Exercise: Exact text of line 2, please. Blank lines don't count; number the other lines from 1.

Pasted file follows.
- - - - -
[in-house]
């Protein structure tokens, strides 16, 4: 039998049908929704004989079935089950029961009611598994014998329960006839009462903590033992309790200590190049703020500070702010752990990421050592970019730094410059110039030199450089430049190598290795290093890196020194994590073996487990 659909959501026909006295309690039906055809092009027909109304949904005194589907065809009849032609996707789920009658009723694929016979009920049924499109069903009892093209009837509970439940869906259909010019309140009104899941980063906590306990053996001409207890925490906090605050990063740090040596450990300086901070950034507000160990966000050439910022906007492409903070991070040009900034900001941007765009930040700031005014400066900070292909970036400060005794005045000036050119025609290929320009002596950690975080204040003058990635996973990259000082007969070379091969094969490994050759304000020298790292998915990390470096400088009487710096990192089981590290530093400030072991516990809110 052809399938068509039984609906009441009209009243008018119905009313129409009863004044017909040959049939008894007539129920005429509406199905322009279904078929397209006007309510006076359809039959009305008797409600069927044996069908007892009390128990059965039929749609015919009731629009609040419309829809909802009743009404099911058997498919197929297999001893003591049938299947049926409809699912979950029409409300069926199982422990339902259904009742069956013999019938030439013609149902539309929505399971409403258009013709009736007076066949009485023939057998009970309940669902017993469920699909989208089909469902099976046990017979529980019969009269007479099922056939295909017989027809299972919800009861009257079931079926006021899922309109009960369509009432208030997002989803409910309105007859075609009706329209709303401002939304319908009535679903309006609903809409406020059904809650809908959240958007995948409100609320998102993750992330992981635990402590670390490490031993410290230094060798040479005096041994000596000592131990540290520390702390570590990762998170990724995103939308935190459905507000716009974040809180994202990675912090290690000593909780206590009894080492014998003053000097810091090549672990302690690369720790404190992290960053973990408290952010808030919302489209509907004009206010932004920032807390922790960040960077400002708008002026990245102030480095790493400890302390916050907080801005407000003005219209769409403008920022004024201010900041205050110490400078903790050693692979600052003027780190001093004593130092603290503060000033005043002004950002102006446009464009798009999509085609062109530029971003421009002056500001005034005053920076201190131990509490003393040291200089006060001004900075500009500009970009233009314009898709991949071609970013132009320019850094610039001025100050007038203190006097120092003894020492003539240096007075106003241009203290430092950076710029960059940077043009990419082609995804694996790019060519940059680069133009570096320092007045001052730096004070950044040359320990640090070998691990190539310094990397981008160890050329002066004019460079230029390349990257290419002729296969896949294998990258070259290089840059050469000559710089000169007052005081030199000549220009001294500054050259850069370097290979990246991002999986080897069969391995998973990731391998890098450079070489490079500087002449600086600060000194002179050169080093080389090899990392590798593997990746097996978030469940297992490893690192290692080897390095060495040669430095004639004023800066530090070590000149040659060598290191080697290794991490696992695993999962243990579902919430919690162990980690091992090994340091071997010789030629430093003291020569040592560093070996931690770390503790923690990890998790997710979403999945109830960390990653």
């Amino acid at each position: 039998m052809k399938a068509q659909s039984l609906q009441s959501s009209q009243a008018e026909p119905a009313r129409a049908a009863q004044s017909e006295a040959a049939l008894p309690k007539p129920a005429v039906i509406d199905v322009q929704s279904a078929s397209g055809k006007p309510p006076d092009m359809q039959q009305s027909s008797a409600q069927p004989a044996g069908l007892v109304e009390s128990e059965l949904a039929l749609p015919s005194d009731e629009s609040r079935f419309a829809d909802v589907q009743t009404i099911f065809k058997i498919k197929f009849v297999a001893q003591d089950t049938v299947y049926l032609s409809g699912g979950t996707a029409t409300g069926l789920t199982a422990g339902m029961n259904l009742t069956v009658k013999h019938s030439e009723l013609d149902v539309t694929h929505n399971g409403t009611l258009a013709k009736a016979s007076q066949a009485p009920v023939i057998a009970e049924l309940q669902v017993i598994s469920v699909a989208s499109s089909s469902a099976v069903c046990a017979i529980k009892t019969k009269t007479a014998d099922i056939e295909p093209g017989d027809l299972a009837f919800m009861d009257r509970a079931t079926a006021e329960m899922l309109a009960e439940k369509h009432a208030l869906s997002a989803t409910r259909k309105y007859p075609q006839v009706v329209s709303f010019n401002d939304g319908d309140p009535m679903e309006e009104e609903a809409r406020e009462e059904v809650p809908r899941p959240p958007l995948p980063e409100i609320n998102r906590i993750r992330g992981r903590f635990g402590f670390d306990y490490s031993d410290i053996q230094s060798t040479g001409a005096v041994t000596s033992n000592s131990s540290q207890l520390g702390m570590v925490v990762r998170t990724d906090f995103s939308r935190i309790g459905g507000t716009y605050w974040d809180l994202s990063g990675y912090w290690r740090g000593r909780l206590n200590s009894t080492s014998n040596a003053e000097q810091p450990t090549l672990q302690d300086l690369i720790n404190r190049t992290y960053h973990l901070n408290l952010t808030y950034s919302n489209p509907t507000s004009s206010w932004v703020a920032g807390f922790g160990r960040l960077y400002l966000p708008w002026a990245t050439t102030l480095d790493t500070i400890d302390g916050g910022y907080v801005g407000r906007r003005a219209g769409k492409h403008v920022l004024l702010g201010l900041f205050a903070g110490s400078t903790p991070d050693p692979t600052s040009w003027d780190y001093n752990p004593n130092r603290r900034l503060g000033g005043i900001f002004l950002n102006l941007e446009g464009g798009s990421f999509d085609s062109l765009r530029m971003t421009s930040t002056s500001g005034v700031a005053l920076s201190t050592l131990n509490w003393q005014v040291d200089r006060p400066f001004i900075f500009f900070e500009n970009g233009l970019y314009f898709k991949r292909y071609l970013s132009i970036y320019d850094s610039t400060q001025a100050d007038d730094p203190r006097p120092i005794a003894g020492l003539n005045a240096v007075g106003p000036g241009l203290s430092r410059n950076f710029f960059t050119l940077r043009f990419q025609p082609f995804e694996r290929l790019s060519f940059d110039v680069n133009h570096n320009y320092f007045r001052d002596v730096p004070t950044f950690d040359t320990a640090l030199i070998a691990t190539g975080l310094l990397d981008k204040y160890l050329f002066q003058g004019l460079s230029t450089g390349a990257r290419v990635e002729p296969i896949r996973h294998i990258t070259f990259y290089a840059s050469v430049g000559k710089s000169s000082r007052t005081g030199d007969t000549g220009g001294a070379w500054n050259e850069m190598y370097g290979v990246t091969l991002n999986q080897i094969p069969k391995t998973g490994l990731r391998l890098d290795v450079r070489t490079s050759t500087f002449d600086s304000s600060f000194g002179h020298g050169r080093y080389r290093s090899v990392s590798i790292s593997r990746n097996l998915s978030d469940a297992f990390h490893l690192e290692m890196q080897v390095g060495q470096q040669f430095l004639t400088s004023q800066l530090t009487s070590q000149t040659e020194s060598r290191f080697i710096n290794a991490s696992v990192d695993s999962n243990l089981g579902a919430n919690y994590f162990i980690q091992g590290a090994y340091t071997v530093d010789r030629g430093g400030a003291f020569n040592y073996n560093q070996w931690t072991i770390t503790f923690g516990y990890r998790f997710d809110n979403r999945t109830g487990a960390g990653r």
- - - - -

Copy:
């Protein structure tokens, strides 16, 4: 039998049908929704004989079935089950029961009611598994014998329960006839009462903590033992309790200590190049703020500070702010752990990421050592970019730094410059110039030199450089430049190598290795290093890196020194994590073996487990 659909959501026909006295309690039906055809092009027909109304949904005194589907065809009849032609996707789920009658009723694929016979009920049924499109069903009892093209009837509970439940869906259909010019309140009104899941980063906590306990053996001409207890925490906090605050990063740090040596450990300086901070950034507000160990966000050439910022906007492409903070991070040009900034900001941007765009930040700031005014400066900070292909970036400060005794005045000036050119025609290929320009002596950690975080204040003058990635996973990259000082007969070379091969094969490994050759304000020298790292998915990390470096400088009487710096990192089981590290530093400030072991516990809110 052809399938068509039984609906009441009209009243008018119905009313129409009863004044017909040959049939008894007539129920005429509406199905322009279904078929397209006007309510006076359809039959009305008797409600069927044996069908007892009390128990059965039929749609015919009731629009609040419309829809909802009743009404099911058997498919197929297999001893003591049938299947049926409809699912979950029409409300069926199982422990339902259904009742069956013999019938030439013609149902539309929505399971409403258009013709009736007076066949009485023939057998009970309940669902017993469920699909989208089909469902099976046990017979529980019969009269007479099922056939295909017989027809299972919800009861009257079931079926006021899922309109009960369509009432208030997002989803409910309105007859075609009706329209709303401002939304319908009535679903309006609903809409406020059904809650809908959240958007995948409100609320998102993750992330992981635990402590670390490490031993410290230094060798040479005096041994000596000592131990540290520390702390570590990762998170990724995103939308935190459905507000716009974040809180994202990675912090290690000593909780206590009894080492014998003053000097810091090549672990302690690369720790404190992290960053973990408290952010808030919302489209509907004009206010932004920032807390922790960040960077400002708008002026990245102030480095790493400890302390916050907080801005407000003005219209769409403008920022004024201010900041205050110490400078903790050693692979600052003027780190001093004593130092603290503060000033005043002004950002102006446009464009798009999509085609062109530029971003421009002056500001005034005053920076201190131990509490003393040291200089006060001004900075500009500009970009233009314009898709991949071609970013132009320019850094610039001025100050007038203190006097120092003894020492003539240096007075106003241009203290430092950076710029960059940077043009990419082609995804694996790019060519940059680069133009570096320092007045001052730096004070950044040359320990640090070998691990190539310094990397981008160890050329002066004019460079230029390349990257290419002729296969896949294998990258070259290089840059050469000559710089000169007052005081030199000549220009001294500054050259850069370097290979990246991002999986080897069969391995998973990731391998890098450079070489490079500087002449600086600060000194002179050169080093080389090899990392590798593997990746097996978030469940297992490893690192290692080897390095060495040669430095004639004023800066530090070590000149040659060598290191080697290794991490696992695993999962243990579902919430919690162990980690091992090994340091071997010789030629430093003291020569040592560093070996931690770390503790923690990890998790997710979403999945109830960390990653």